Possible explanation of the problem
I think the reason why
:g/;/j doesn't work is because the
:g command operates with a 2-pass algorithm:
- during the first pass it marks the lines containing the pattern
- during the second pass it operates on the marked lines
During the second pass,
:g joins the line
1; with line
1; was marked during the first pass.
However I suspect (not sure) that it doesn't join
1; 2; with
3; because the line
2; doesn't exist anymore, its content has been merged with the line
1; which has already been processed.
:g looks for the next line which was marked during first pass (
3;) and joins it with the following one (
4;). After that the problem repeats, it can't join
3; 4; with
5; because the line
4; doesn't exist anymore.
Solution 1 (with vimscript)
Maybe you could call a function whenever a line containing
; is found to check whether the previous line also contains a semicolon:
if getline(line('.')-1) =~ ';'
Then use the following global command:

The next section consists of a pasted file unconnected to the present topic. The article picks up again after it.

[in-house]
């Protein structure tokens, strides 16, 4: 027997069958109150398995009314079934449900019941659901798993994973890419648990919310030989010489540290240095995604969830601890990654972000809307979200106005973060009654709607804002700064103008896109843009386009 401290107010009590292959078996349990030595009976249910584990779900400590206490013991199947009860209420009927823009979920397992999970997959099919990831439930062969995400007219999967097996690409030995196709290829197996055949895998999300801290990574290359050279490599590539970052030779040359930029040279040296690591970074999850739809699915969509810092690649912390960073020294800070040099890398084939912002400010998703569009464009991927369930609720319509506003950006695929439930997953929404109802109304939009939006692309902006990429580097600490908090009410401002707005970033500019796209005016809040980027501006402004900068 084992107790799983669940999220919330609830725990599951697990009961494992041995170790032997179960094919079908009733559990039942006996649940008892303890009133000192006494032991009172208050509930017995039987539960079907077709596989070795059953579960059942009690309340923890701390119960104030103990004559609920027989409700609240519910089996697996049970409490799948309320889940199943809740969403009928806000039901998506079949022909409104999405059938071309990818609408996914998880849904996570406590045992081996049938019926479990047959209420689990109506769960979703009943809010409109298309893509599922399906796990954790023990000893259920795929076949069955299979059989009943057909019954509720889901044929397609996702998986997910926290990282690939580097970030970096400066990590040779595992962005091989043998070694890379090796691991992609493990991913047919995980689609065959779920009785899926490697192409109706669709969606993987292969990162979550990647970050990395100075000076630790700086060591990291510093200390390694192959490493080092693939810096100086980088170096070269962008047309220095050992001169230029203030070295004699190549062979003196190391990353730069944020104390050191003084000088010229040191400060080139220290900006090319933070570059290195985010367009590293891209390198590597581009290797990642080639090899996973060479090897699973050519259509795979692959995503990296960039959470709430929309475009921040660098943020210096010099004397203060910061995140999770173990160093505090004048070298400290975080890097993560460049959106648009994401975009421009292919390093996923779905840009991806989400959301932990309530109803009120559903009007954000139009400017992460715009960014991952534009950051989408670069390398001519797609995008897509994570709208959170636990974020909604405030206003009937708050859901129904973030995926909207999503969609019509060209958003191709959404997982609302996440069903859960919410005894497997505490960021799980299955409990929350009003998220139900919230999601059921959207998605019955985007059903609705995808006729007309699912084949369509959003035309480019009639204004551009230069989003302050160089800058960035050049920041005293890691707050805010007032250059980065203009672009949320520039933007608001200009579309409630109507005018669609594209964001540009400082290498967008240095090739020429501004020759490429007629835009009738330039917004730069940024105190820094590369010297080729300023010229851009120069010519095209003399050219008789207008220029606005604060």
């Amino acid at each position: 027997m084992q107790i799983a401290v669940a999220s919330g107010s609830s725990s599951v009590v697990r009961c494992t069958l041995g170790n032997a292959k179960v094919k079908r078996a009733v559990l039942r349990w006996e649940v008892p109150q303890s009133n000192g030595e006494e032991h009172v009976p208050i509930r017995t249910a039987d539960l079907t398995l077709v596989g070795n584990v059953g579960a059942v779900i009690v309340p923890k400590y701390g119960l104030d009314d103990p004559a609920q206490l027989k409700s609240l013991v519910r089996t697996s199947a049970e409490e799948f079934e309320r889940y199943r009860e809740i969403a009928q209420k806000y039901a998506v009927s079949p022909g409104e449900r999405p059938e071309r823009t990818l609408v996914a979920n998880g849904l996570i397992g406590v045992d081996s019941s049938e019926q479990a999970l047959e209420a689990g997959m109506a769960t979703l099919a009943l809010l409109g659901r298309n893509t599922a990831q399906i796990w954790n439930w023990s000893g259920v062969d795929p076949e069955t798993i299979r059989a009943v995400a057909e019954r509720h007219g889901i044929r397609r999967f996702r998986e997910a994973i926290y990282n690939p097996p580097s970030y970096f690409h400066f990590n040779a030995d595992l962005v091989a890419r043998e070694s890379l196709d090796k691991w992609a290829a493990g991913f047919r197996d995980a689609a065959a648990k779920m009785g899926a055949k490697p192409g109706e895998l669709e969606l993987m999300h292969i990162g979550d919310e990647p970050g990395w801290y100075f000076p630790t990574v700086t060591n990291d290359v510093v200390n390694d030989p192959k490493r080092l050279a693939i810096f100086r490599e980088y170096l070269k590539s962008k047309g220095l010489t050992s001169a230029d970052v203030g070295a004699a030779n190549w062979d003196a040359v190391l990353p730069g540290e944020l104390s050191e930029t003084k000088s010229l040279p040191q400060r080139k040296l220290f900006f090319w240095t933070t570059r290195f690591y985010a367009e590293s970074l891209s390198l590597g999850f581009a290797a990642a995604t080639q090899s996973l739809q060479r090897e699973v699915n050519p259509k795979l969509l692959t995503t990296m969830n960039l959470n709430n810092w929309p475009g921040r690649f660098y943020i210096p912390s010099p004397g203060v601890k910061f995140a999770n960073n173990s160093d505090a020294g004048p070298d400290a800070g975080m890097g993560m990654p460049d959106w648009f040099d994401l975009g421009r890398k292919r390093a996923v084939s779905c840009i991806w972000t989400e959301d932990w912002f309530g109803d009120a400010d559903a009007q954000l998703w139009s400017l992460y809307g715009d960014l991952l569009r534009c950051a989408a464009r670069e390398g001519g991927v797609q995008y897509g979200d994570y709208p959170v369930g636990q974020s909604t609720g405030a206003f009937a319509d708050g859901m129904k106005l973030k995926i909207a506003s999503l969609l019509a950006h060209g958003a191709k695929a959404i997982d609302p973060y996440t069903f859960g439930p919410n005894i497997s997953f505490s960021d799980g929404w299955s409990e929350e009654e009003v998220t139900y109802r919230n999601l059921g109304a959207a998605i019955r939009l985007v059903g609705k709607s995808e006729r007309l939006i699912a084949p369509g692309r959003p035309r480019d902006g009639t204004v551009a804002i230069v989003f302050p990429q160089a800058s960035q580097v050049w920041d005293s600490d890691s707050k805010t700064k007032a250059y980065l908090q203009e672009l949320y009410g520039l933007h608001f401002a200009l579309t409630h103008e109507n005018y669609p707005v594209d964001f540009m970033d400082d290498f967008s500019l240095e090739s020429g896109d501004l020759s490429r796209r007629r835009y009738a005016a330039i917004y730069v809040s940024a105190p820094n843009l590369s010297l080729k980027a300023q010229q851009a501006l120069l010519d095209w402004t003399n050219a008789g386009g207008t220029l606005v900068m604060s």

Or without a function:
:g/;/if getline(line('.')-1) =~ ';' | -j | endif
Solution 2 (without vimscript)
Whenever the global command
:g finds the pattern
; it executes the command:
It can be broken down like this:
pattern = ;
a = . = number of current line
b = /^[^;]*$/-1 = number of next line without any semicolon minus one
b can be broken down further like this:
/ = look for the number of the next line matching the following pattern
^ = a beginning of line
[^;] = then any character except a semicolon
* = the last character can be repeated 0 or more times
$ = an end of line
/ = end of pattern
-1 = removes one to the number you just got
j is the abbreviated form of the Ex command
:join which like most other Ex commands can be preceded by a range.
Here it's preceded by the range:
A range follows the form
b are generally 2 line numbers, and allows you to operate on a group of lines whose number is between
b, instead of just one.
j command joins all the lines between the current one (
a) and the next one which doesn't contain any semicolon minus one (
For more information, see:
:g/;/jdoesn't work because it is done in two passes: first the buffer is scanned, then the command is applied to the matching lines.